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Cathy Meyer

Coping With and Understanding Parental Alienation

By August 3, 2012

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Parental Alienation is the manipulation of a child in which one parent tries to alienate the other parent. The alienating parent will either covertly or overtly use the child as a weapon against the targeted parent.

An alienating parent views their child as an object they can use in their attempt to punish the other parent during a high conflict divorce situation. A long-term attempt at alienation can leave the child suffering from what some refer to as "Parental Alienation Syndrome."

Although PAS is not included in the American Psychiatric Association's Diagnostic and Statistical Manual of Mental Disorders it is becoming more recognized by the Family Court as a reason to remove custody from one parent to the other.

For that reason it is important for you, a parent who may be targeted by an alienating parent to understand what Parental Alienation is and how to cope with the issue. The more you know, the better you will cope!

What Is Parental Alienation?

How to Cope With Parental Alienation

August 7, 2012 at 3:05 pm
(1) mike jeffries says:


As always, a concise, accurate and valuable contribution to the parental alienation discusssion. Just fyi, we expect the DSM Review Board to tell us very soon how Parental Alienation will be listed in the 2013 edition of the DSM. I’ve heard that alienation will be in the book somewhere, but the Review Board hasn’t indicated how, or where, alienation will be listed.


mike jeffries
Author, A Family’s Heartbreak: A Parent’s Introduction to Parental Alienation

August 9, 2012 at 10:09 pm
(2) Barbara says:

I have never understood how ” educatated professionals” found Richard Gardners ” theory” without case study, self published, who stabbed himself 5 times to DEATH mentally healthy enough to have what seems to become a cult fallowing…….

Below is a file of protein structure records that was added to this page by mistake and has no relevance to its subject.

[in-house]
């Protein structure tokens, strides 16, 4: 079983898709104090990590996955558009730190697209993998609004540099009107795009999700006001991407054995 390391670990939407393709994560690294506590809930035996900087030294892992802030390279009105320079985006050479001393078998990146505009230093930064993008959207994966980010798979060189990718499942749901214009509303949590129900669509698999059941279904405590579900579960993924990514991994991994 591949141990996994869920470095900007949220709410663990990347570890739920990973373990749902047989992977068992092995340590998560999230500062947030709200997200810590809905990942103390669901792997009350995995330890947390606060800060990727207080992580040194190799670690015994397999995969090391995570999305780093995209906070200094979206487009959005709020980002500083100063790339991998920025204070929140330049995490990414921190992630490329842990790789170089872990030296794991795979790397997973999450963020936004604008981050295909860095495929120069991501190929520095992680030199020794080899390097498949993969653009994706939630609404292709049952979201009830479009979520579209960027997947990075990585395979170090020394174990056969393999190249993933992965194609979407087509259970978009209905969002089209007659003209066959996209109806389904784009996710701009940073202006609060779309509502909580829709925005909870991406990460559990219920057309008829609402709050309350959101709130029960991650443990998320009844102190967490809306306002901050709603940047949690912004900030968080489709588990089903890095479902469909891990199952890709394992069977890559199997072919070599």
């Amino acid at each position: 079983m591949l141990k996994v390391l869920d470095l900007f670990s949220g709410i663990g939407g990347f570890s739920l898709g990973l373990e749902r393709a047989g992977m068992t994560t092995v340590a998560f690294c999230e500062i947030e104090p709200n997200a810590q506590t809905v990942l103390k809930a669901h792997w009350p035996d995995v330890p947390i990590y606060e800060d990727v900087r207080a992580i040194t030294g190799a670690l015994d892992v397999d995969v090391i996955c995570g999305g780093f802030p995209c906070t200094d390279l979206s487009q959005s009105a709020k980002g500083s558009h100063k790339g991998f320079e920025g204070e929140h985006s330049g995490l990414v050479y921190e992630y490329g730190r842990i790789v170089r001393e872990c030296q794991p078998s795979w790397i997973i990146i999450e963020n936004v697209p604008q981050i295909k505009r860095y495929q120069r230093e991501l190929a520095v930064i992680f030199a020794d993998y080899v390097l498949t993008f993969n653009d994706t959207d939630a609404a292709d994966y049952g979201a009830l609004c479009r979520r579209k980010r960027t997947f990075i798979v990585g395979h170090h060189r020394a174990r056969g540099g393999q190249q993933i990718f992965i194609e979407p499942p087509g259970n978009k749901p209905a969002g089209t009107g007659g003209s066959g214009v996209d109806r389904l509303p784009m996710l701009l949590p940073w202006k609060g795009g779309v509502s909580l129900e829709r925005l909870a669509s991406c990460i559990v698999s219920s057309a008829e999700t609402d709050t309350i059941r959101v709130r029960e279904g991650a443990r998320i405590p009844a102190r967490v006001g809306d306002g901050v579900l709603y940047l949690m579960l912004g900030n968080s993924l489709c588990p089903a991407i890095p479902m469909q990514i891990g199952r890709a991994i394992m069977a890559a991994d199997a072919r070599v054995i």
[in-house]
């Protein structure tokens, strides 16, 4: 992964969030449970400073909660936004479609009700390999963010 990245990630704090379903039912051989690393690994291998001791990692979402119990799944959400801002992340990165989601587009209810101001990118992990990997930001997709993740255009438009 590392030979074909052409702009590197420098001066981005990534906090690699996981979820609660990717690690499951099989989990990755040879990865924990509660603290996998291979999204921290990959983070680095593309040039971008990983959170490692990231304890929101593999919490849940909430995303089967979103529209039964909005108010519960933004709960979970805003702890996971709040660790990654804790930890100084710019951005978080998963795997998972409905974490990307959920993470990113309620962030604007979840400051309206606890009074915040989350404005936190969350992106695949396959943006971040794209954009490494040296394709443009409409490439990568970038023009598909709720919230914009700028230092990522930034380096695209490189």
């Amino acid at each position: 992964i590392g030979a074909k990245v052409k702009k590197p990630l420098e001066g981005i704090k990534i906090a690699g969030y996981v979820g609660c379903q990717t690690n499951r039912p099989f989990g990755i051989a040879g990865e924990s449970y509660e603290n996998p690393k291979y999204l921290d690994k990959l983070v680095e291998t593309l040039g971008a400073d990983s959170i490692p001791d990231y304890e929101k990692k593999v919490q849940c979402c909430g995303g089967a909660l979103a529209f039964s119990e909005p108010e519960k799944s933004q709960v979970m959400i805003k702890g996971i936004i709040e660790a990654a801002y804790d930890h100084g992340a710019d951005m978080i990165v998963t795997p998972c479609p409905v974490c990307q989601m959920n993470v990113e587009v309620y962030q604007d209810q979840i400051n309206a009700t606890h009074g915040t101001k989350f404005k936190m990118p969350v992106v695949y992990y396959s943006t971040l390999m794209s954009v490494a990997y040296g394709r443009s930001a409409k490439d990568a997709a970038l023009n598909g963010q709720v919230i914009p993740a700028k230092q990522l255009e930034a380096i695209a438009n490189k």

Heaven forbid, our chlidren articulate how thier treated at the other parents home, with what they feel is valed reasoning, and here we go again, reenventing the wheel with a new label to keep the kids in drama, trama, and crazy making, system that keeps the parents comming back for more. Chlidren deserve a voice, and parents should not have to worry about labels, while trying to protect thier kids……

August 23, 2012 at 4:27 pm
(3) Cathy Meyer says:

Barbara, I have to respectfully disagree with you. Protecting children from parental alienation is not about limiting their ability to express their concerns/feelings about one parent or the other. It is about giving children the freedom to have feelings for BOTH parents.

It does however limit the ability of one parent to poison the mind of a child with negative information about the other child. You see, some parents will denigrate the other parent in an attempt to limit the other parents access to the children. Their main excuse for doing so is, “protecting my children.”

Yes, children deserve a voice but all too often it is the alienating parent who is stifling that voice.

December 18, 2012 at 5:47 pm
(4) Jean says:

WOW, what a great article. I’ve been through a divorce YEARS ago – wish they had the Internet then. My daughter is talking and thinking about it – and I was at a loss for giving here advice since it’s hard to know ‘all’ the answers other than I will support you emotionally. Thank you for having the insight – so that I could forward this article to her – there sure is a lot of education and things to think about.

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